another eight to be sold and it was “clear” the bank would get its money, he
His “real target” in the case he had brought was the bank and its receivers and
he “might not have got the best advice” in joining more than 20 other parties as
defendants, including companies, individual solicitors and estate agents acting
in the intended sales, he told Mr Justice Peter Kelly. He needed time to get the
legal documents together for his case and perhaps seek legal representation, he
added. He was concerned the sales were depriving him of money to which he was
entitled and could use for his business.
Mainstream Renewable Power is understood to have fully pulled the
plug on its €6b energy bridge project aimed at exporting 5,000 megawatts of
power to Britain and generating nearly €3bn in annual export revenue.
While the Government’s ambitious €15bn plan to export wind-generated energy to
the UK — from 1,000 new wind turbines across the midland counties — has been put
on hold, Mainstream seems to be the only one of the three individual project
participants to have fully walked away.
It is understood that Mainstream has opted to return 2.7 gigawatts of connection
offers secured with the UK’s National Grid for the project, something which has
suggested to the industry that Mainstream will not now be involved in the
project should it be resurrected. No company representative could be reached to
comment on the matter.
While a memorandum of understanding between the Irish and British governments
was signed early last year, a formal inter-governmental agreement green-lighting
renewable energy trade has not been reached and won’t be in time for the
proposed project to get under way by 2017.
Euro Topics: Civilians are main victims of modern
wars: The international community must call to account those who turn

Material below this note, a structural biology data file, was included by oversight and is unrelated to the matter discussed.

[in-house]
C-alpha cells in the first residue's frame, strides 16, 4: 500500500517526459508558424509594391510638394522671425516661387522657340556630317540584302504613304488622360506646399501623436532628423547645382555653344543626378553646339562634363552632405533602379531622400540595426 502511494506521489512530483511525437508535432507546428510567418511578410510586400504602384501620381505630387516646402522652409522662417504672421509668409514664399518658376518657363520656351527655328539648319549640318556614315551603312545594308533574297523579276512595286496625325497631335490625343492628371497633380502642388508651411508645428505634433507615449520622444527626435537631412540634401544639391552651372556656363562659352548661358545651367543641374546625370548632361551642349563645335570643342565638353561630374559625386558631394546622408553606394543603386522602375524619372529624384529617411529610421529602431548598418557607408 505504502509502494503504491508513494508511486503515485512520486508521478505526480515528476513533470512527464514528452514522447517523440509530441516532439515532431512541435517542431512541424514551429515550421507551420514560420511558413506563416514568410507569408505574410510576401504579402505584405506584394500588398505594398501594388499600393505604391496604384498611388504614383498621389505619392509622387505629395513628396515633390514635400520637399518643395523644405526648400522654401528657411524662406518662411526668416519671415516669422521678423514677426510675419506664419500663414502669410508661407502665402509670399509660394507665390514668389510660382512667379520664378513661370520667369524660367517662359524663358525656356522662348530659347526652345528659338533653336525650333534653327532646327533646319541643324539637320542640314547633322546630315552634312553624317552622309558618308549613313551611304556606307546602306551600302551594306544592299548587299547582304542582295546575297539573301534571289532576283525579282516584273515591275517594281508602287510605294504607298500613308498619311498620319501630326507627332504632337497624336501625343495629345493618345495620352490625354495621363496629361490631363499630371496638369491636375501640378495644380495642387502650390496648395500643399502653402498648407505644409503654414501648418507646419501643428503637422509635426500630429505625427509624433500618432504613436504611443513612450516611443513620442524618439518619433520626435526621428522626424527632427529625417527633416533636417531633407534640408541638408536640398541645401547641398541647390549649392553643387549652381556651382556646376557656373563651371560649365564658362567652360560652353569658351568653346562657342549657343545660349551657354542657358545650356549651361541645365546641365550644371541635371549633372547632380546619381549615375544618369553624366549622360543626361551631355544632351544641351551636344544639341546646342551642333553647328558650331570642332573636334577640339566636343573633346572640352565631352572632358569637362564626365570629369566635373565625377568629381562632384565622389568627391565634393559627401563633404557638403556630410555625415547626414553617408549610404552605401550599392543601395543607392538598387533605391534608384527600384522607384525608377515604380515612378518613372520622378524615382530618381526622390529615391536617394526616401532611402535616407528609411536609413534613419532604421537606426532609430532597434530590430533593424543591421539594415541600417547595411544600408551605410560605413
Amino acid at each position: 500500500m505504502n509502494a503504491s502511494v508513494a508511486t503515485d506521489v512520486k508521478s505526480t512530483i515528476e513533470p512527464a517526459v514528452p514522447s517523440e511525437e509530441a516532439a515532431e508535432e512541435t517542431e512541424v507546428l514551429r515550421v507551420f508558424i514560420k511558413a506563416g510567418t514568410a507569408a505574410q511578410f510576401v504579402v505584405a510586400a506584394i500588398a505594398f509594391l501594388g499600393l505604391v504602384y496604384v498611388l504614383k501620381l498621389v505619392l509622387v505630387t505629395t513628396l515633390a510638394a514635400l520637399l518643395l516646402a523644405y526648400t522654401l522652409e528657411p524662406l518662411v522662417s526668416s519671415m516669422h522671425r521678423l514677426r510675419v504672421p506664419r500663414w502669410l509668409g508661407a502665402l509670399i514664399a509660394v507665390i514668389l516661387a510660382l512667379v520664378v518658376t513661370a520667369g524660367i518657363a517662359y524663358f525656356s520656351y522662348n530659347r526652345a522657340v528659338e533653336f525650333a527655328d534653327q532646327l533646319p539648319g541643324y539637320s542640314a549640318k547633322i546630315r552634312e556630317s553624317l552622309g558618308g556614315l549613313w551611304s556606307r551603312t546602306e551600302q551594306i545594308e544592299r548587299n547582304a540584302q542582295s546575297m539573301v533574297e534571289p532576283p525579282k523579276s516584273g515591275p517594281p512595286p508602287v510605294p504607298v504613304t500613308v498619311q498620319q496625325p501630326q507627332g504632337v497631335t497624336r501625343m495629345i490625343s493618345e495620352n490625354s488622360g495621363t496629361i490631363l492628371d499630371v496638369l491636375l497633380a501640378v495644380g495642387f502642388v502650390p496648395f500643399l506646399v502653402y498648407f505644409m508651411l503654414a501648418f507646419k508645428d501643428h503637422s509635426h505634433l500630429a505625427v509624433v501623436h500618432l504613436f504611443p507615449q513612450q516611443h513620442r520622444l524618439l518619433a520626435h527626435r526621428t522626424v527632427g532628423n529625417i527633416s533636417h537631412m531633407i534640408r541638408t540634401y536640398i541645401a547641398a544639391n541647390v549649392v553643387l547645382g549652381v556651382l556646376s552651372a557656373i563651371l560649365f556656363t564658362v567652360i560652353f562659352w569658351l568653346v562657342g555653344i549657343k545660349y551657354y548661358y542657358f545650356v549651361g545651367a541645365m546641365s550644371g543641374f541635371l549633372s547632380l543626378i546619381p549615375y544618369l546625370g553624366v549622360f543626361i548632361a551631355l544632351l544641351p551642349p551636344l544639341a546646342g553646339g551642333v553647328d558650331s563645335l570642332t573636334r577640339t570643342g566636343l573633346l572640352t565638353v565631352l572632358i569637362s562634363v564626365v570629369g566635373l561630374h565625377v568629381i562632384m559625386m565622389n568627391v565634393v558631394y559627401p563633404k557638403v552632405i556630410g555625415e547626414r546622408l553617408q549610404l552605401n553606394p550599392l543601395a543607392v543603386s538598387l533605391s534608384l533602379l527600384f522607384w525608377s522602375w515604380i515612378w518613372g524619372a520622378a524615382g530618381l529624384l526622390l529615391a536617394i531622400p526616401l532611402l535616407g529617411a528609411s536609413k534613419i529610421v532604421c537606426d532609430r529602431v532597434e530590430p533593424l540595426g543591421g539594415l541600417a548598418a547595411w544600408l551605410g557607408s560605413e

civilians into victims in conflict areas like eastern Ukraine and Gaza,
columnist Joan Smithe demands in the left-liberal London daily The Independent:
"The conflicts in Ukraine and Gaza are very different but they have this in
common: as in almost all modern wars, the people who suffer most are civilians.
... There is a danger, when so many civilians are dying - the total number of
dead in Gaza rose above 300 yesterday - that it starts to seem inevitable. But
it is happening because of a reluctance by the international community to
restore and enforce the rule of law. ... It shouldn't take mass murder in the
sky over Ukraine to persuade our leaders that they need to identify and
prosecute those who commit war crimes, no matter how important they are."
Germany: UN troops must establish peace by force: The plane tragedy in
eastern Ukraine is forcing all involved parties to come to their senses,
Germany's news magazine Der Spiegel writes and calls for an international
commission to investigate the crash, a ceasefire in eastern Ukraine and "the
deployment of a 'robust 'UN-approved mission that is detailed not just to
maintain peace but has permission to fire and to establish peace. It's true,
such UN missions, for example that in Congo, have failed miserably in the past.
And with such neutral troops, there is the danger of eastern Ukraine becoming a
'frozen' centre of conflict. ... In other words, the risk that the government of
Ukraine won't attain its legitimate right to autonomously determine the fate of
eastern Ukraine in the near future. But right now this is by far the lesser evil
compared to all other scenarios. Peace can and must be forced on the country."
First World War an eternal mystery: One hundred years after the outbreak of
World War I, new publications and media reports continue to captivate readers.
The weekly Swiss magazine l'Hebdo offers an explanation: "The absurdity of this
war that should have been the last fascinates modern observers. Every question
it raises touches on the very essence of mankind and history. How can nations
have engaged in such cruel slaughter in a war that it seems no one even wanted?
... Passionate studies continue to shed new light on a conflict that remains
surprisingly mysterious in many respects. The huge body of sources leaves room
for no end of new interpretations. How could it be any different for a war the
blame for which cannot be pinned on a single person? There was never a problem
with allotting the role of bad guy in 1939. But 1914 is another matter